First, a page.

Editor’s Note: This is the second in a series of articles written by Robert Dunkelberger, Bloomsburg University Archivist and Historian, honoring the 150th anniversary of the construction of Bloomsburg University’s iconic building, Carver Hall.
One hundred and fifty years ago, the Bloomsburg Literary Institute opened under the leadership of Principal Henry Carver. On April 4, 1866, the first newspaper advertisement appeared in the Columbia Democrat & Star of the North looking for students to enroll in Carver’s new school. The newspaper advertisement encouraged friends of education to attend a future meeting, stating, “…especially all those who wish to develop all the natural talents of their children and furnish them with a lasting and most valuable legacy, a good education.” The newspaper went on to say that these friends of education needed to “give their encouragement and support to the praiseworthy enterprise. The object is a good one. Let it be accomplished.” The Institute survived and thrived due to the support of the citizens of Bloomsburg who did all they could to see it succeed and provide their children with an opportunity for an excellent education.
The Bloomsburg Literary Institute had been originally chartered in 1856 by a number of prominent men in town, but no school by that name actually opened until the title was adopted by Henry Carver ten years later. The advertisement for the school stated: “The founders of this Institution intend that it shall be second to none in the facilities it affords young men, for acquiring a thorough Commercial and business education, or in preparing for any class in College; or in the advantages it affords young ladies for acquiring a Useful and Ornamental Education.” Bloomsburg University has always been coeducational, but it was not until the literary institute was paired with the state normal school for teacher training that women could earn an education leading to a profession.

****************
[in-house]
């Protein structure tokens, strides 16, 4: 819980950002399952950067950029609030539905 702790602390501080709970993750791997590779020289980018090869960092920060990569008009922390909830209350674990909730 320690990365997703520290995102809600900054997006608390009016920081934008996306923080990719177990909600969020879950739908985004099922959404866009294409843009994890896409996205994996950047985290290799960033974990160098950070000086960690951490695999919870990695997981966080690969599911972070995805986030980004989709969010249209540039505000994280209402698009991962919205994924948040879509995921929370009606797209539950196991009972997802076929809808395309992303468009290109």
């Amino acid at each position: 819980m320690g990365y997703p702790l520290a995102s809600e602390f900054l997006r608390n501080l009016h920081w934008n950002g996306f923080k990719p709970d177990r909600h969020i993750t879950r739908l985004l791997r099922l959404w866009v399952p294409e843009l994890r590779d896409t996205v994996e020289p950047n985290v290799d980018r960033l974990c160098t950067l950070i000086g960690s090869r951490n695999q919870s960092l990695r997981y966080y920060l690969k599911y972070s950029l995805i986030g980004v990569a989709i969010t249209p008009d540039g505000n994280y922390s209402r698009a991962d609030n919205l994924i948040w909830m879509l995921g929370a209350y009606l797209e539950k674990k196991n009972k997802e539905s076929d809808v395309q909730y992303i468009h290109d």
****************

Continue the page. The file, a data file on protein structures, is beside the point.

Professor Carver rented existing space in the Academy Building, which was located at the northwest corner of West Third and Jefferson Streets. Tuition for an 11-week term was $8 for learning common English; $10 for higher English, ancient and modern languages; and $12 for piano lessons. Demand was so great that the school opened a week early on April 9, 1866, just five days after the advertisement first appeared. Classes have been offered at Bloomsburg University continuously from that day to the present. Carver spoke to the students before the start of classes, impressing upon them the importance of hard work, completing assignments, setting a high standard of scholarship, getting along with school-mates and being polite, cultivating good habits, and not marking or writing on books, desks, walls, or any part of the school premises. He concluded his address by saying: “For your own sake, therefore, cultivate an artless integrity and strive to be good that you may be great.”